By 1949, the U.S. government had placed over 10,000 works of art that had been looted by the Nazis in the hands of the government of Bavaria, which had been given the task of returning the items to their rightful owners. Now an investigation has concluded that a significant number of these works found their way back into the hands of former high-ranking members of the Nazi party. Abigail Cain writes:
As the investigation details, the government officials responsible for returning the looted work were, in fact, a series of men with ties to the Nazi party. The Bavarian state secretary transferred the authority to distribute the art to the director of the Bavarian State Paintings Collections, Eberhard Hanfstaengl, a cousin of Hitler’s secretary of foreign affairs, Ernst Hanfstaengl.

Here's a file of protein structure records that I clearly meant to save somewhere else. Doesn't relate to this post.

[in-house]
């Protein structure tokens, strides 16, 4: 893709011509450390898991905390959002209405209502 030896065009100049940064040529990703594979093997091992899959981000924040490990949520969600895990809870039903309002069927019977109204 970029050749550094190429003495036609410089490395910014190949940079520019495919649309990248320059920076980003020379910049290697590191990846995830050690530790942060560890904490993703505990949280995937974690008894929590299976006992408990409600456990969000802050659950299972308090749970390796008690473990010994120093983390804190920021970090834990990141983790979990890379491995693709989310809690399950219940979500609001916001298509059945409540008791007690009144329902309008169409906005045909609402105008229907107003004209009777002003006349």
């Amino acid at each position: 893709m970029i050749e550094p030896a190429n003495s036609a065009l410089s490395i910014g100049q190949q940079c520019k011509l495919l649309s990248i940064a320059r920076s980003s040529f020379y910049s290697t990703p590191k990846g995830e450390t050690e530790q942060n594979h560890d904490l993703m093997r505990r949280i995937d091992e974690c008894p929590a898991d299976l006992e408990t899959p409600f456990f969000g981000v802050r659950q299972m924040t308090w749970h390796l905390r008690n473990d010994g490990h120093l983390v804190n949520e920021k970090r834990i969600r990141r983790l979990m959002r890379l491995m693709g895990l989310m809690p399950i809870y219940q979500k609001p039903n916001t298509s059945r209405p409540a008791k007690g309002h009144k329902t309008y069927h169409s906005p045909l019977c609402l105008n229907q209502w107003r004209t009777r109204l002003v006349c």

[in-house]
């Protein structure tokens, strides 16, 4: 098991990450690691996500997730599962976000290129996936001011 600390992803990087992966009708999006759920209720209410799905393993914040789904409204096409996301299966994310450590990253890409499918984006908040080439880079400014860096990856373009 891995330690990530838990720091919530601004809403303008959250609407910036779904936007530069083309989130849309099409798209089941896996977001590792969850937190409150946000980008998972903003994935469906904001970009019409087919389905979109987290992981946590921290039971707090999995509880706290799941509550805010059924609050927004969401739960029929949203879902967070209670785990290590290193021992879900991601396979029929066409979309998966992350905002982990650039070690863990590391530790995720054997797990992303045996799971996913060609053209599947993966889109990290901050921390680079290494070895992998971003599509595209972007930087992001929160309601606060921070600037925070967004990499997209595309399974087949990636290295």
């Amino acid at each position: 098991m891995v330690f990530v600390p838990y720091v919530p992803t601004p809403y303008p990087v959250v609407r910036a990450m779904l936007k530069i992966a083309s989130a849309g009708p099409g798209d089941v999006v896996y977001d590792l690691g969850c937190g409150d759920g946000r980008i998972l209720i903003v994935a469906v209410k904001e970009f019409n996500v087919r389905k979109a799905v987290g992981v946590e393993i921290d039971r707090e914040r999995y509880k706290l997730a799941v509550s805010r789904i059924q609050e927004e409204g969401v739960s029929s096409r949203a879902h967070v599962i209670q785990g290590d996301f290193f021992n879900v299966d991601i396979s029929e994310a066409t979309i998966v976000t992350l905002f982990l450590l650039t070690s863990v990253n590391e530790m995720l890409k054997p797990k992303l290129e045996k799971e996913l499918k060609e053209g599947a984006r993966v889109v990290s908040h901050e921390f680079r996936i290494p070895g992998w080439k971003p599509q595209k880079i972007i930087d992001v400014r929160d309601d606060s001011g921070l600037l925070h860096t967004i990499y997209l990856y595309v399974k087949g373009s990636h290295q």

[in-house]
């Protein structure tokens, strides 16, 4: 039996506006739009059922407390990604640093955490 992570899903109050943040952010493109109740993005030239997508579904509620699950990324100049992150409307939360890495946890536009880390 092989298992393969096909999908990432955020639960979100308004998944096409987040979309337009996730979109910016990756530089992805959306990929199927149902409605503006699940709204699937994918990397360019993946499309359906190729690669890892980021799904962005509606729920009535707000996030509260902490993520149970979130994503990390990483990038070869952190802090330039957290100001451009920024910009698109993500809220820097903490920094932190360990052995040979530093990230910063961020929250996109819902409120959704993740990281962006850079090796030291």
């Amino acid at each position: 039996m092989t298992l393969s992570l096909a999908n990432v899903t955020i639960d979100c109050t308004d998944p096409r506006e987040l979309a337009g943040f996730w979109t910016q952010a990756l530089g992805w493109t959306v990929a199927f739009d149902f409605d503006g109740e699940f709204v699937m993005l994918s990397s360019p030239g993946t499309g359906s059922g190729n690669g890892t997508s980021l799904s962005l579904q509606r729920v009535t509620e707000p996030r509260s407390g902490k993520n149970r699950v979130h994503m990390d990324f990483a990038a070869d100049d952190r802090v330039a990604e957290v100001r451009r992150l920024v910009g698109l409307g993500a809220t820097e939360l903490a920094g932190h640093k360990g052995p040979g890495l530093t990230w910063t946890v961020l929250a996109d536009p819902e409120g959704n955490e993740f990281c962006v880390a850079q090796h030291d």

Later, Ernst Buchner—the curator of the Bavarian State Paintings Collections between 1932 and 1945—took the reins. This went against the express orders of [U.S. officials], who said to “deny him any position in any art-collection point in Germany at any point.” Buchner staffed his department with men of similar Nazi-era backgrounds. . . .
[T]he Bormanns, Görings, von Schirachs, Franks, and Streichers—all former high-ranking Nazi families—successfully negotiated for the return of looted art they had obtained at the peak of the Reich, often directly with state officials. Jewish families, on the other hand, struggled against “impossible hurdles” that kept them from recovering their property.